Myths about Breastfeeding

Category: Birth & Beyond

You’ve probably received loads of advice on breastfeeding but how do you separate the truths from the myths?

WORDS MELISSA ESPECKERMAN

It is without doubt that breastfeeding doesn’t come easy to everyone, especially so with everyone around plying you with advice and opinions – all well-meaning of course. While some of the wisdom shared will no doubt come in helpful, chances are much of it won’t. To help you figure out which ones are worth heeding and which ones to toss aside, here are the truths behind some of the most common myths.

 

Myth 1:

Women with flat or inverted nipples cannot breastfeed

 

We’ve all heard this one before but the truth is whether a woman’s nipple are flat or inverted nipples, they all have the ability to breastfeed. Keep in mind that babies do not nipple feed but breastfeed. Baby needs to suckle on the areola to get milk and not the nipples.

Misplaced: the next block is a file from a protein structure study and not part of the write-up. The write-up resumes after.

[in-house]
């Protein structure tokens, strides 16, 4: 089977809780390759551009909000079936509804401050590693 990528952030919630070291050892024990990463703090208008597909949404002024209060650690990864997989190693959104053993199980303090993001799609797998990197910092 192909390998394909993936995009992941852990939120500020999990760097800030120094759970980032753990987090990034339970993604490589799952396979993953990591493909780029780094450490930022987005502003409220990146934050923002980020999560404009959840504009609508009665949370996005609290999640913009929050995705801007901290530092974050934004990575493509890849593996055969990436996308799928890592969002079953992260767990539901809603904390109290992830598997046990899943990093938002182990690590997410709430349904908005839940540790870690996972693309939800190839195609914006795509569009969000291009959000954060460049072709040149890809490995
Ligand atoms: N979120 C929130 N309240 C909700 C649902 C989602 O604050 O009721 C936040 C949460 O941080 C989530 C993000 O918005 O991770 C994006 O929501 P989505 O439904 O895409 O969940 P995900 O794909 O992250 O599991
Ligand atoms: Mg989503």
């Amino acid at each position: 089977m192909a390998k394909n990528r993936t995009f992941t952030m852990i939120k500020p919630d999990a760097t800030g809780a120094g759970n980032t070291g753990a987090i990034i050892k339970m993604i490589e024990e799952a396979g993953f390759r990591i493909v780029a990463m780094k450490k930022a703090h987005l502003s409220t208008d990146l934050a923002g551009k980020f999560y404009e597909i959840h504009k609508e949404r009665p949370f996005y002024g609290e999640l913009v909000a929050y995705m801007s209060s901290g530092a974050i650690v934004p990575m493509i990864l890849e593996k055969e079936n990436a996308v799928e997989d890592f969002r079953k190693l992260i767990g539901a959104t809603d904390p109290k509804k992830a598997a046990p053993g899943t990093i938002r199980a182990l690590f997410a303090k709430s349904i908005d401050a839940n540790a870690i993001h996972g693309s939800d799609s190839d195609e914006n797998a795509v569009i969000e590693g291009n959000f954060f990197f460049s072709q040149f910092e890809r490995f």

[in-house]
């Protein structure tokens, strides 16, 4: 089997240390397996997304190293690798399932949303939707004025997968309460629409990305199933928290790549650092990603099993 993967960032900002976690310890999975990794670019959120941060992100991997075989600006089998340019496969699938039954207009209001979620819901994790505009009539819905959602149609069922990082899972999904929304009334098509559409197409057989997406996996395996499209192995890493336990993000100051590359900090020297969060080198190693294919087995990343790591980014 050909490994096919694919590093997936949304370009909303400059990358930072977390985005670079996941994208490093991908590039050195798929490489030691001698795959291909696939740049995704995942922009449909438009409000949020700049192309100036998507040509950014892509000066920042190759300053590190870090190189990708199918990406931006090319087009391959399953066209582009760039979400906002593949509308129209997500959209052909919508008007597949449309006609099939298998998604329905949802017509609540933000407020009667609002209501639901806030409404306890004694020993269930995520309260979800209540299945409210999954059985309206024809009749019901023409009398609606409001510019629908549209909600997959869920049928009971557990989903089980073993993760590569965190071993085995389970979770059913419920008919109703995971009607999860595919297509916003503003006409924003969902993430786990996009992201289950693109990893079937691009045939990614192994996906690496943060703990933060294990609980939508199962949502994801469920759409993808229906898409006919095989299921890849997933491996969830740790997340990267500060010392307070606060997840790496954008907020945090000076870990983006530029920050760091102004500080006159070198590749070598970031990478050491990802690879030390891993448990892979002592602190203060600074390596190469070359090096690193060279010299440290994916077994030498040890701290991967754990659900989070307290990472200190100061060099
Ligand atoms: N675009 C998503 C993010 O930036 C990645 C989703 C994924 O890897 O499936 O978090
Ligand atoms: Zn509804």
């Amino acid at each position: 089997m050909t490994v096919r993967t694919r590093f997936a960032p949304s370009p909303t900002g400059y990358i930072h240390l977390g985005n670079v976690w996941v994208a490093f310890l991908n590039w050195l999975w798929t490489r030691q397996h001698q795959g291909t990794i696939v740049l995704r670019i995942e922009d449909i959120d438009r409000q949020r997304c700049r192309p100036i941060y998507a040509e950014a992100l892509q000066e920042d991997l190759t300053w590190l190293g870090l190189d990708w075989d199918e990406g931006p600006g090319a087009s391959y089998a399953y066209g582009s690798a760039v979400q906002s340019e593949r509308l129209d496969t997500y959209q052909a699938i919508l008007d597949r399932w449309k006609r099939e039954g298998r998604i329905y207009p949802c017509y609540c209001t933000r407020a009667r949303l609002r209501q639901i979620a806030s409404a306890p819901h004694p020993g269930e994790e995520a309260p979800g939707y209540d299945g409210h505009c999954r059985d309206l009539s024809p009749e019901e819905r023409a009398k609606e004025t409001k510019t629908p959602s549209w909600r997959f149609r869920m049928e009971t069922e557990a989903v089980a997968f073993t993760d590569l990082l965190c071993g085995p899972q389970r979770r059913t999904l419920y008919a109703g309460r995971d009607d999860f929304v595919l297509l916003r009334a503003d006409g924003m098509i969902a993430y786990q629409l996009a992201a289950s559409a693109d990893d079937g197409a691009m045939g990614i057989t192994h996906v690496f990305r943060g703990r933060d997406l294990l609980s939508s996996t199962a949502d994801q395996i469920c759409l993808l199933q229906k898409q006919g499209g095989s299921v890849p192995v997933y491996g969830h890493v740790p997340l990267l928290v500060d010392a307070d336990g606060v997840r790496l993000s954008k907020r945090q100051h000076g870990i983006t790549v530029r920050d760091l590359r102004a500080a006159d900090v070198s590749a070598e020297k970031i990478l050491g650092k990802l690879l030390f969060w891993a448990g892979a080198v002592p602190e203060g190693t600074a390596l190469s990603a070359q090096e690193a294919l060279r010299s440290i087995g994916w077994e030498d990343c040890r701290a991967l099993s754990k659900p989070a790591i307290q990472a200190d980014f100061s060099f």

Kang Phaik Gaik, senior nurse manager and senior lactation consultant at Alvernia Parentcraft Centre, Mount Alvernia Hospital recommends that one start breastfeeding early in the delivery suite when the baby is alert and awake with the strong instinct to suckle at birth. “As long as the baby can grasp a big mouthful of the breast including the areola and nipple, baby can be breastfed well. As the baby feeds, he will draw the nipple out by his sucking action and improve the shape of the nipple.”
 

What you can do: